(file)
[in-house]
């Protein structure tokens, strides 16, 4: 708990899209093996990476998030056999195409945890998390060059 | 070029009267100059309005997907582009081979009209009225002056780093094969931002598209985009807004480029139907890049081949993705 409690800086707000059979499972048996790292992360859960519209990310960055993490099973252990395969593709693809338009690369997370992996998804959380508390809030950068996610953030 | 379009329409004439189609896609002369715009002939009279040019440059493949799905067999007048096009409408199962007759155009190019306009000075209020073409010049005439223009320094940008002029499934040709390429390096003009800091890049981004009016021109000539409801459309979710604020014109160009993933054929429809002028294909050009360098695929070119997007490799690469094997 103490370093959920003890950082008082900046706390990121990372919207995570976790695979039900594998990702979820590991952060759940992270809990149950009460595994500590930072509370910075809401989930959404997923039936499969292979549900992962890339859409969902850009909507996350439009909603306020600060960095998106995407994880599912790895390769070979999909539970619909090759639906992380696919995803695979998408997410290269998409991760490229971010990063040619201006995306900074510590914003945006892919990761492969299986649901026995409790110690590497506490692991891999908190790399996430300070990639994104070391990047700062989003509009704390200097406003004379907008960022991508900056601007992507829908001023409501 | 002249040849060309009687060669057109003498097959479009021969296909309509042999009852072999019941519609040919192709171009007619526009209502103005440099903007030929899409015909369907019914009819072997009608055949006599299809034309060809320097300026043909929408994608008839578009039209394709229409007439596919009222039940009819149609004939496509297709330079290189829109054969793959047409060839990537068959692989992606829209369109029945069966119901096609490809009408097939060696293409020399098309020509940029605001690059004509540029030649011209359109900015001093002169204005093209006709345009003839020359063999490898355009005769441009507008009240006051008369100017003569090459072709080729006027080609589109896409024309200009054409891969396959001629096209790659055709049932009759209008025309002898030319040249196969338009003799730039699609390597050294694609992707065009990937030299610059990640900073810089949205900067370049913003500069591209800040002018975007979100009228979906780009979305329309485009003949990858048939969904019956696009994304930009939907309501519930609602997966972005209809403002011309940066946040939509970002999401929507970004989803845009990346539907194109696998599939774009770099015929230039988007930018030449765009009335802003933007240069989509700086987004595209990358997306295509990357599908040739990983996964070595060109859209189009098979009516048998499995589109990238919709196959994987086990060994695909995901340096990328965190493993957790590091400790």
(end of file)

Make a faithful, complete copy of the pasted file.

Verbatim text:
[in-house]
């Protein structure tokens, strides 16, 4: 708990899209093996990476998030056999195409945890998390060059 | 070029009267100059309005997907582009081979009209009225002056780093094969931002598209985009807004480029139907890049081949993705 409690800086707000059979499972048996790292992360859960519209990310960055993490099973252990395969593709693809338009690369997370992996998804959380508390809030950068996610953030 | 379009329409004439189609896609002369715009002939009279040019440059493949799905067999007048096009409408199962007759155009190019306009000075209020073409010049005439223009320094940008002029499934040709390429390096003009800091890049981004009016021109000539409801459309979710604020014109160009993933054929429809002028294909050009360098695929070119997007490799690469094997 103490370093959920003890950082008082900046706390990121990372919207995570976790695979039900594998990702979820590991952060759940992270809990149950009460595994500590930072509370910075809401989930959404997923039936499969292979549900992962890339859409969902850009909507996350439009909603306020600060960095998106995407994880599912790895390769070979999909539970619909090759639906992380696919995803695979998408997410290269998409991760490229971010990063040619201006995306900074510590914003945006892919990761492969299986649901026995409790110690590497506490692991891999908190790399996430300070990639994104070391990047700062989003509009704390200097406003004379907008960022991508900056601007992507829908001023409501 | 002249040849060309009687060669057109003498097959479009021969296909309509042999009852072999019941519609040919192709171009007619526009209502103005440099903007030929899409015909369907019914009819072997009608055949006599299809034309060809320097300026043909929408994608008839578009039209394709229409007439596919009222039940009819149609004939496509297709330079290189829109054969793959047409060839990537068959692989992606829209369109029945069966119901096609490809009408097939060696293409020399098309020509940029605001690059004509540029030649011209359109900015001093002169204005093209006709345009003839020359063999490898355009005769441009507008009240006051008369100017003569090459072709080729006027080609589109896409024309200009054409891969396959001629096209790659055709049932009759209008025309002898030319040249196969338009003799730039699609390597050294694609992707065009990937030299610059990640900073810089949205900067370049913003500069591209800040002018975007979100009228979906780009979305329309485009003949990858048939969904019956696009994304930009939907309501519930609602997966972005209809403002011309940066946040939509970002999401929507970004989803845009990346539907194109696998599939774009770099015929230039988007930018030449765009009335802003933007240069989509700086987004595209990358997306295509990357599908040739990983996964070595060109859209189009098979009516048998499995589109990238919709196959994987086990060994695909995901340096990328965190493993957790590091400790």